Swift reaction to Cowen portraits

 

Madam, – I returned home to Ireland over the weekend and had the unhappy experience of thinking that I had been time-warped back to the 1980s when Charlie Haughey’s stranglehold on the Irish media went almost unchecked (with, of course, notable exceptions). RTÉ was once again apologising for simply covering a newsworthy story and the Garda Síochána had been dragged in to investigate the hanging of a satirical painting of the Taoiseach. What a fool I was to think that a free and untrammelled media, one of the hallmarks of a consolidated democracy, was now a given in Ireland.

On reading the story of RTÉ’s climb-down and the call from Government press secretary Eoghan Ó Neachtain complaining about news coverage of Conor Casby’s paintings, I shuddered, remembering the atmosphere in the 1980s when similar calls were made to newsrooms including the one I worked in. I was reminded of my naive incredulity when I was advised by RTÉ management that I should not make a formal complaint to the then taoiseach, Charlie Haughey, who had sent me cascading backwards down the steps of Government Buildings for the temerity of putting a microphone under his nose and asking him what he thought of Stephen Roche’s victory in the Tour de France.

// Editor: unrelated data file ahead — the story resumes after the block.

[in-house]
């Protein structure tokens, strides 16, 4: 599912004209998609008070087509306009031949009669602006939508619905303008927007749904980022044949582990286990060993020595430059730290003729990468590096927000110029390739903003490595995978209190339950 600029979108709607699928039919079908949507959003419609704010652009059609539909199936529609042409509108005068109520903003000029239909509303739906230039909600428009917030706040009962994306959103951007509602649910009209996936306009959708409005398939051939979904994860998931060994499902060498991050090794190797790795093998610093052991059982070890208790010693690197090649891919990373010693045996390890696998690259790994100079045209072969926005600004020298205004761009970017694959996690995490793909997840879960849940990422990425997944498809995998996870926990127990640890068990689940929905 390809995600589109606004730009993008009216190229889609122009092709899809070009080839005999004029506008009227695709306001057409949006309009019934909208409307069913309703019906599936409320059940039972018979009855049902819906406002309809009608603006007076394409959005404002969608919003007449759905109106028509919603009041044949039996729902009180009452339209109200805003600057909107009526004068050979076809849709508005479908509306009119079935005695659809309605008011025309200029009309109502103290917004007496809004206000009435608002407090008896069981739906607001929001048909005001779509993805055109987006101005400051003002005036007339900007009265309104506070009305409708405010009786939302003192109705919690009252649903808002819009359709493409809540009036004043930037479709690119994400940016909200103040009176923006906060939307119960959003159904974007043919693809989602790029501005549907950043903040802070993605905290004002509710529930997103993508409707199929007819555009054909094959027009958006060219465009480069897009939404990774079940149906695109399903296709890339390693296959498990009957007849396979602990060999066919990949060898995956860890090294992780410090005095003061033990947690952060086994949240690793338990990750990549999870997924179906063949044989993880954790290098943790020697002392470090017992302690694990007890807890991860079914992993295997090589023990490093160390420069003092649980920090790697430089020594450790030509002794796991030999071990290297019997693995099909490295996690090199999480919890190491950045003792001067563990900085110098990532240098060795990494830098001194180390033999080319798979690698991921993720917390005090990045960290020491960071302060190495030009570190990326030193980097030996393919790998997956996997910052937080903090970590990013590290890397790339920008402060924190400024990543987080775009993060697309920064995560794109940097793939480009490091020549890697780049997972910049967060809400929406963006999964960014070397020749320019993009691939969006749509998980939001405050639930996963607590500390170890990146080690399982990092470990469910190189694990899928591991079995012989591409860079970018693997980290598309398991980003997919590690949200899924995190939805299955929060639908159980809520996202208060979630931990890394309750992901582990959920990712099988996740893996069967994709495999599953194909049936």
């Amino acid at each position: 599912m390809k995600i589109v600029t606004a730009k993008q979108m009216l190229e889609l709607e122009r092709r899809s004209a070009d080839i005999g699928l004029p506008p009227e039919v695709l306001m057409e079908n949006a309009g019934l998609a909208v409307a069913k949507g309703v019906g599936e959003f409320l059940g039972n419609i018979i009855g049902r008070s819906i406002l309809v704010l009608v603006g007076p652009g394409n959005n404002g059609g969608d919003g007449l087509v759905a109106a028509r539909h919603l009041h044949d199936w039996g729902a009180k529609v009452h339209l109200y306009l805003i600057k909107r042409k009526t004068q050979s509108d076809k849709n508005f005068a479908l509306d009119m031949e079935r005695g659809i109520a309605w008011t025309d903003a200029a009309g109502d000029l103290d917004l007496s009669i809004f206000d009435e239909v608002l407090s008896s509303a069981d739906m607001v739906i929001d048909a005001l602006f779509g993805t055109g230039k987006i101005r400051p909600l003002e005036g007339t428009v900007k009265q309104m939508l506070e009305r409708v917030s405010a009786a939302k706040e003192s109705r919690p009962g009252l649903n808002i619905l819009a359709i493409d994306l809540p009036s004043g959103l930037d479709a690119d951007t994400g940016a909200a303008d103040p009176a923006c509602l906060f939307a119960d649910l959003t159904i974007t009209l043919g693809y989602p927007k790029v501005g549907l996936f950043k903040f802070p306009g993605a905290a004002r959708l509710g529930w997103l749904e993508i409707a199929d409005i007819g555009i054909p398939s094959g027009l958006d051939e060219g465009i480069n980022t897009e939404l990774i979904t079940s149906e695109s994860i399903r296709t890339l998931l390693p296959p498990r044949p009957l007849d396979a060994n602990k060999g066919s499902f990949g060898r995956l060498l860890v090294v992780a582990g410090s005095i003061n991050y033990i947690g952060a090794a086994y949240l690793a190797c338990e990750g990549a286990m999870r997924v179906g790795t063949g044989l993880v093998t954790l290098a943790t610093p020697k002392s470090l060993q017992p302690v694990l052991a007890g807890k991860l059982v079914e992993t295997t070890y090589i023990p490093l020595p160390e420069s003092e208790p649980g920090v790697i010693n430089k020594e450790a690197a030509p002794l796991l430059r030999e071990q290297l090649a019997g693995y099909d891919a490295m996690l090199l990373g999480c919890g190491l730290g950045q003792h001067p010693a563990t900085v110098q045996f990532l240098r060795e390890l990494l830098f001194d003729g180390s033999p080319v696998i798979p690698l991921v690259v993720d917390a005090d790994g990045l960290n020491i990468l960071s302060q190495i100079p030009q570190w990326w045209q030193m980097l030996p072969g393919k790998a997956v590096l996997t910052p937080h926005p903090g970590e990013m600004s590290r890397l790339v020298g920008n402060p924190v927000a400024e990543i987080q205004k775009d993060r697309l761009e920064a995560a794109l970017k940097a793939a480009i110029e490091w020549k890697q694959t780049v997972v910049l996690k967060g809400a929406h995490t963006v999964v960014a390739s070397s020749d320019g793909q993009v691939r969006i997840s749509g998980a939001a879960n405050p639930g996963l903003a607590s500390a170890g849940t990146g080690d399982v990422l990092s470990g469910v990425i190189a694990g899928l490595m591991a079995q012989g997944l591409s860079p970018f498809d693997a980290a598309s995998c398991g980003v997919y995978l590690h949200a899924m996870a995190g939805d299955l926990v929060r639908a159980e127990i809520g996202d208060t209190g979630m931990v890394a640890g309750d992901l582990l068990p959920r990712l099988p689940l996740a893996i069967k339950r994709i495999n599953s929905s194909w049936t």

My NUJ colleagues in the RTÉ newsroom had courage and supported my complaint.

They and the rest of us should have our pens and mice at the ready, as it may be time to bear witness once again. – Yours, etc,

Dr JACQUELINE HAYDEN,

Lecturer in Political Science,

Trinity College,

Dublin.